KAMPALA (Reuters) – Umeme Ltd, the Ugandan power distributor, said on Thursday it has secured $70 million in a syndicated loan to fund infrastructure upgrades and grid expansion.
The loan was agreed with the World Bank’s private lending arm IFC, South Africa’s Standard Bank and Dutch development bank FMO.
Umeme said investments will be carried out within three years and will involve revamping sections of the distribution network, increasing grid connections and boosting supply reliability.
“This financing will enable us to mobilise and deploy the much-needed long-term capital expenditure urgently needed to evacuate the new generated power,” the company said in a statement.
The Karuma Hydro Power plant, a 600 megawatt (MW) China-funded power plant on River Nile, is expected to be commissioned by next February. Another hydro power plant on the Nile also funded by Beijing, the 183MW Isimba Hydroelectric Power Station, was commissioned early this year.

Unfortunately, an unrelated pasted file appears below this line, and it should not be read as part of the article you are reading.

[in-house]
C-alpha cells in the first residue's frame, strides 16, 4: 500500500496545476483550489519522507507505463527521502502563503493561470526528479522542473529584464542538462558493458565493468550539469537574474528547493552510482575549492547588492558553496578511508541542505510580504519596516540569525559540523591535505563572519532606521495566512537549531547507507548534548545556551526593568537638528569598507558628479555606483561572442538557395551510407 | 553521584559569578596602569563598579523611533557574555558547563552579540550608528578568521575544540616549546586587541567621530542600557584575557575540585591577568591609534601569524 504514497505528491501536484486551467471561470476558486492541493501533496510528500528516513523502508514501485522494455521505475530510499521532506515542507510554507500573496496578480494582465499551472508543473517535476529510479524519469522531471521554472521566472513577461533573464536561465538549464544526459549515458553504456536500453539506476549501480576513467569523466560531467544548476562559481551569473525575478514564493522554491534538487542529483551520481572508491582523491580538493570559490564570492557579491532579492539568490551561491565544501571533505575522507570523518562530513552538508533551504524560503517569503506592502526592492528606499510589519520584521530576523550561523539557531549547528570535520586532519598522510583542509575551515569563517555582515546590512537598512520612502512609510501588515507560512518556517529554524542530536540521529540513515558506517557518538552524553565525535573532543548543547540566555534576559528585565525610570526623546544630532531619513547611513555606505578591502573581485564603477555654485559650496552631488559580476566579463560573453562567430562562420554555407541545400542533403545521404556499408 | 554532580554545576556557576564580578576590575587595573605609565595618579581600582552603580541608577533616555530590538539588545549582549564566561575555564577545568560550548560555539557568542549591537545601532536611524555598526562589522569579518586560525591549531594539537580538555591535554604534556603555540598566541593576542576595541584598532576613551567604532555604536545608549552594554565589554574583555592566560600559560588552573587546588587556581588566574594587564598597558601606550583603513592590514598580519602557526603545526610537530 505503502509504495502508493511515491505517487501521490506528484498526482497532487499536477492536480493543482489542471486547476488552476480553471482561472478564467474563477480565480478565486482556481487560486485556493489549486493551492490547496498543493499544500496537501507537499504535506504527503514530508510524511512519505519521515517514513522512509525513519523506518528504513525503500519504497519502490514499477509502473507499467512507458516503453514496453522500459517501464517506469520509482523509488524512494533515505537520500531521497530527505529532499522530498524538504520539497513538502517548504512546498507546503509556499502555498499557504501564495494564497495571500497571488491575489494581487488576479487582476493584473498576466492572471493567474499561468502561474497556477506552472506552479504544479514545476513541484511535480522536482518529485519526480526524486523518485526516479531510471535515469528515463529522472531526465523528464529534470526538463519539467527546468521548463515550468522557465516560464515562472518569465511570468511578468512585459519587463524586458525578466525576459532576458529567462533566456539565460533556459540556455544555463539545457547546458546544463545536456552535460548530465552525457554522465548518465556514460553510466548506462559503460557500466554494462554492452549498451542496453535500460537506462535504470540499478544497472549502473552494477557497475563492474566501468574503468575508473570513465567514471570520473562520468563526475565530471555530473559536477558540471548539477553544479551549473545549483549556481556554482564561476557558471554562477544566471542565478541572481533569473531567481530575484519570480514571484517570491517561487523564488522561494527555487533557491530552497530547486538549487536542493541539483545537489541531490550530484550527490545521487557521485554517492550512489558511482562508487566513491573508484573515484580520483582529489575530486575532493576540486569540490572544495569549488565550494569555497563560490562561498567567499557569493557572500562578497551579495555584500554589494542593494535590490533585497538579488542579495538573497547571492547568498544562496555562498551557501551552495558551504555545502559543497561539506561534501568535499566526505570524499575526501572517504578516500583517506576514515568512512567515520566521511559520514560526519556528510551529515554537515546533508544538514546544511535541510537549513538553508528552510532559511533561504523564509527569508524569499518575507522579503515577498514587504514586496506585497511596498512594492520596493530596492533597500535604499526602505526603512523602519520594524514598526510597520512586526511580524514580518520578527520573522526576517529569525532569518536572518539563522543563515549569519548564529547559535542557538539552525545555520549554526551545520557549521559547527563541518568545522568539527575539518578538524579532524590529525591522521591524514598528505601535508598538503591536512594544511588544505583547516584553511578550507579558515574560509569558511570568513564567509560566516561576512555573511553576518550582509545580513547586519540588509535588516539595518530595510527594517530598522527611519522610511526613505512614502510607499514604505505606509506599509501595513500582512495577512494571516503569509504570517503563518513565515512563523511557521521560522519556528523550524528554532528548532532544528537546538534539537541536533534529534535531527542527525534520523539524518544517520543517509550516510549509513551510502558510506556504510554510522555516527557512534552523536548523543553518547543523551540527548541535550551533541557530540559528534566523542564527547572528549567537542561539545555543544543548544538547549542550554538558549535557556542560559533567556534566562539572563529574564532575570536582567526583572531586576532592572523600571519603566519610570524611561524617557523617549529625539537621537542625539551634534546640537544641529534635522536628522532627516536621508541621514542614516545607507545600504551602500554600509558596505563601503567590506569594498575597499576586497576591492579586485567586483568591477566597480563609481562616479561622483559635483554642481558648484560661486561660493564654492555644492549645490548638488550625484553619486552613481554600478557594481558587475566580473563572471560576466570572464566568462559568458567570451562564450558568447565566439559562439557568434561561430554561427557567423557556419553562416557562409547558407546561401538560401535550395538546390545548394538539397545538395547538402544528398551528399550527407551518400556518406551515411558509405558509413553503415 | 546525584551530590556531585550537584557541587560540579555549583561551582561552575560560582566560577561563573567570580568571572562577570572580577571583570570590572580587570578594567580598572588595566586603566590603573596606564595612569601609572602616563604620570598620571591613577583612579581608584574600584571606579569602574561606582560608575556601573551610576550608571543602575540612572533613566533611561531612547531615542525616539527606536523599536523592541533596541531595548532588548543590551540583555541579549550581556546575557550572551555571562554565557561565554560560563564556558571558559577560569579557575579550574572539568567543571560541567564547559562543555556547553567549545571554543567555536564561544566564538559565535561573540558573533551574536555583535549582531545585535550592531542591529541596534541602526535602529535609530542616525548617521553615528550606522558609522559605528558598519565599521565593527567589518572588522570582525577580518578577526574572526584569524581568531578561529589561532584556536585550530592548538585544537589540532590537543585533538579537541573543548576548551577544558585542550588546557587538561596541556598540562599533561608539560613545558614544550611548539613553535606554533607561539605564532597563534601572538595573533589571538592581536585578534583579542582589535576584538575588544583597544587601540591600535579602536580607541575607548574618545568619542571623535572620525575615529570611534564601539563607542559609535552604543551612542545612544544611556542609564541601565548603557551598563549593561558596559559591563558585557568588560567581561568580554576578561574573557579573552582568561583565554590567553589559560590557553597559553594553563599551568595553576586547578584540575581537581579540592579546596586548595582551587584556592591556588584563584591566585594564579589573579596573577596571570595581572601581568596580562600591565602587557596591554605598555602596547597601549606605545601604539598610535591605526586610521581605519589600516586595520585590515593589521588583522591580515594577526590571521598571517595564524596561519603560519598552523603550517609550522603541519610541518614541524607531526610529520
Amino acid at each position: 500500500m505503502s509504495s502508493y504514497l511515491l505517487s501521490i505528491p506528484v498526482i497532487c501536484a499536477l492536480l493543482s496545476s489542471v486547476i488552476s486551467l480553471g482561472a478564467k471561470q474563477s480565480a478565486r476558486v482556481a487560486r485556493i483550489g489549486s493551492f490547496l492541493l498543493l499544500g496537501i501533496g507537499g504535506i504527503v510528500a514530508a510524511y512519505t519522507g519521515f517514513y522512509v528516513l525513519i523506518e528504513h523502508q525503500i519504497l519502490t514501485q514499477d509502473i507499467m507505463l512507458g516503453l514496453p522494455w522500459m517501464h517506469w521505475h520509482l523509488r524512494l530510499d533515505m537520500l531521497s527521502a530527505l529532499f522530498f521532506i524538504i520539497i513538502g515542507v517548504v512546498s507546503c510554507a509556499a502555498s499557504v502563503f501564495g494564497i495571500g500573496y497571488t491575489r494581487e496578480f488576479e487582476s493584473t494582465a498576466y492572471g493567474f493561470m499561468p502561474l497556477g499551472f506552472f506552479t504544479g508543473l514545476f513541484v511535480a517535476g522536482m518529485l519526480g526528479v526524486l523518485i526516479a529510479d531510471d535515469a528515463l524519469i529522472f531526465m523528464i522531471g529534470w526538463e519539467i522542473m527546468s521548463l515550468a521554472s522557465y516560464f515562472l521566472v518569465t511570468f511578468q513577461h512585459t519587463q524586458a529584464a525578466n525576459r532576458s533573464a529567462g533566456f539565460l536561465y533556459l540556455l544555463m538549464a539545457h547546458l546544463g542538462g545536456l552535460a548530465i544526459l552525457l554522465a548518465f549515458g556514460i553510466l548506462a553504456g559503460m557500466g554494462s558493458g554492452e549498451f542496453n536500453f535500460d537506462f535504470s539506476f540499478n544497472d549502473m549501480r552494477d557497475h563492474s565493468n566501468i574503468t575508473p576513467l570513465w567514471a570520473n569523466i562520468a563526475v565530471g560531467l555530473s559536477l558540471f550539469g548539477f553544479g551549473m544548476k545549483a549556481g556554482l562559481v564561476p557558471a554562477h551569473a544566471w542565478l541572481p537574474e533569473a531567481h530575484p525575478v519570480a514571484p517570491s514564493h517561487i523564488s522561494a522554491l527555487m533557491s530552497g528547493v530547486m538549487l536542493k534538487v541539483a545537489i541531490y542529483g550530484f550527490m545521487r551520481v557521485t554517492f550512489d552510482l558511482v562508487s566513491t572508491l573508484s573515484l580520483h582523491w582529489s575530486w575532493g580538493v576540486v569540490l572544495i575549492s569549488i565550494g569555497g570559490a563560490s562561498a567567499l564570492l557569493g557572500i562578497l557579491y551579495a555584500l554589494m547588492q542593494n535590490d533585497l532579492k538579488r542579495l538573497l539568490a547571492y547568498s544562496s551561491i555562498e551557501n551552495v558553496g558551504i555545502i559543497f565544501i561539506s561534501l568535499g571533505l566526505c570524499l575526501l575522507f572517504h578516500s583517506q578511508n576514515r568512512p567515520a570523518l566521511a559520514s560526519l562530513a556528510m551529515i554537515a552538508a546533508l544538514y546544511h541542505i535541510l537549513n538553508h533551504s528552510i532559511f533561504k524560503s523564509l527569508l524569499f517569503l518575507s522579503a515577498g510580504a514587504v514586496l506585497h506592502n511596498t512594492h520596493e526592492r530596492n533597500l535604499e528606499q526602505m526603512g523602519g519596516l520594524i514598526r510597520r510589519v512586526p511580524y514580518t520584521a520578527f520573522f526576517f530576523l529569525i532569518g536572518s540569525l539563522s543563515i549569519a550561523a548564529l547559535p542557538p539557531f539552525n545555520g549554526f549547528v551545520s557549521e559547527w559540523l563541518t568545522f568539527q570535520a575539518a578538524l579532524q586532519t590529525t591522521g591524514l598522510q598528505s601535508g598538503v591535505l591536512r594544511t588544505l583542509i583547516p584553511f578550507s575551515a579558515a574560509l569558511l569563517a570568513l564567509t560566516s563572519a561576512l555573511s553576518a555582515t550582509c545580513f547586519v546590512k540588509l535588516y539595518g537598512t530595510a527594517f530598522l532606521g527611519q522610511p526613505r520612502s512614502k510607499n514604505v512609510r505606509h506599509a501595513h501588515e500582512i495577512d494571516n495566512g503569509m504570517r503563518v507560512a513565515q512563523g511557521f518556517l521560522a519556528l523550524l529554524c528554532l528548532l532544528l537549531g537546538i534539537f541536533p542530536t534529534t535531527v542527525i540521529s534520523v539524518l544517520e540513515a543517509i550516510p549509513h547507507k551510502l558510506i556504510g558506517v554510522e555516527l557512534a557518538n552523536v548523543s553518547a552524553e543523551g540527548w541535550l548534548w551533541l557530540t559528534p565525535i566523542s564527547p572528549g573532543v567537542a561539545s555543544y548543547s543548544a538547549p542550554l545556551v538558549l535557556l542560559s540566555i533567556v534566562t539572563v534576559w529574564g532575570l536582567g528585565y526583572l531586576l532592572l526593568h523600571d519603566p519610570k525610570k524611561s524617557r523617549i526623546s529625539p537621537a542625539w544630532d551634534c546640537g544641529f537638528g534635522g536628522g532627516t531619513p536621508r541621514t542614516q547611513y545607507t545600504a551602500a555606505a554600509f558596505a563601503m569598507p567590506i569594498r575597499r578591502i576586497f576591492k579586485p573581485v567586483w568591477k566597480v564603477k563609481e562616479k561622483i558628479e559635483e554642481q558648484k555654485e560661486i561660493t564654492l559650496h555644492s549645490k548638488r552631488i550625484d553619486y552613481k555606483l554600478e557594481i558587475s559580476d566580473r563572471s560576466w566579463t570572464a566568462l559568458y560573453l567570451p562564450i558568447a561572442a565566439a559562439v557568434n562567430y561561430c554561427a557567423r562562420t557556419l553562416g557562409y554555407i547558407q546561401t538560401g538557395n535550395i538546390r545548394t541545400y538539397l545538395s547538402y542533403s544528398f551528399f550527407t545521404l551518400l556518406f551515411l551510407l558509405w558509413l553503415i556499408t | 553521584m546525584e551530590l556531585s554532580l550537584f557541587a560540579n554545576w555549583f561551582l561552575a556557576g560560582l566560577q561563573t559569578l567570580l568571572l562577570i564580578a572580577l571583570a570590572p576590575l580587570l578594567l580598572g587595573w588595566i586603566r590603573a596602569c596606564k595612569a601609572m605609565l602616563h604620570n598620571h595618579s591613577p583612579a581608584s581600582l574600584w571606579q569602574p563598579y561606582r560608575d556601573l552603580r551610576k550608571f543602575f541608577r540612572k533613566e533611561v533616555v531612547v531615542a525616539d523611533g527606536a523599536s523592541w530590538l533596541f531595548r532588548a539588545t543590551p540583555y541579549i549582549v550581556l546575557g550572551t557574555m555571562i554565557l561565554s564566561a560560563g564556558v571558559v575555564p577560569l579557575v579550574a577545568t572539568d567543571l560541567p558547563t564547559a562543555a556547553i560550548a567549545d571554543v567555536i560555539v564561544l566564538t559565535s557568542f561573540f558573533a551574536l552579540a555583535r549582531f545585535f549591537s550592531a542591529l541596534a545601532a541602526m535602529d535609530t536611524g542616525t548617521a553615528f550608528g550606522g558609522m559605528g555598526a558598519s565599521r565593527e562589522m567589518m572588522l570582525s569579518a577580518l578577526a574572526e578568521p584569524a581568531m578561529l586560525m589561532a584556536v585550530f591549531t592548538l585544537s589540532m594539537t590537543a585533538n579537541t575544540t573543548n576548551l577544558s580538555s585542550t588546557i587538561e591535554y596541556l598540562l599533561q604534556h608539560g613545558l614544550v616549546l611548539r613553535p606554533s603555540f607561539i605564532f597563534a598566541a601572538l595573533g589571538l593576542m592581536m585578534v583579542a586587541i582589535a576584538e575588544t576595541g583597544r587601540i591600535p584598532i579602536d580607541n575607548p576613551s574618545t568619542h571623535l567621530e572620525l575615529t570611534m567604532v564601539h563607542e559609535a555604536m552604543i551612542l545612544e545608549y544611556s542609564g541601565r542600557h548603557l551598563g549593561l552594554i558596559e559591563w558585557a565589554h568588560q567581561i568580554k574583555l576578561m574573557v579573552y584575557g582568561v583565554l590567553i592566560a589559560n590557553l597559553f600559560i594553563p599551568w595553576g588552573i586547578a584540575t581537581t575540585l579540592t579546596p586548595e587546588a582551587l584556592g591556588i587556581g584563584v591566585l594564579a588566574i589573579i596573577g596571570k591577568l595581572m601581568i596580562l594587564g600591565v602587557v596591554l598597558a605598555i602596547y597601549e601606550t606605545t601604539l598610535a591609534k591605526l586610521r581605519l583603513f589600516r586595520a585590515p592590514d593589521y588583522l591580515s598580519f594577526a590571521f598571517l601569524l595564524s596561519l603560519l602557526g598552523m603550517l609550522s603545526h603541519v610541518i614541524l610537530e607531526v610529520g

Uganda’s national grid currently reaches just 26% of the nation’s 44 million people. When Karuma is operational, Uganda’s total power generation is expected to hit nearly 2000MW.
Umeme said the funding will also help it connect more of its customers to prepaid meters, a strategy it began rolling out in 2011 to help cut rampant customer defaults and power thefts.
The company is listed on the Uganda and Kenya stock exchanges. Its largest shareholder is Uganda’s state-controlled National Social Security Fund NSSF.
Other major shareholders include South African funds, such as Allan Gray, Kimberlite Frontier Africa and Investec Asset Management.
Last year, Umem said it plans to spend $1.2 billion over seven years to revamp and expand the grid, including extending lines and building new substations.
Reporting by Elias Biryabarema; editing by Mike Harrison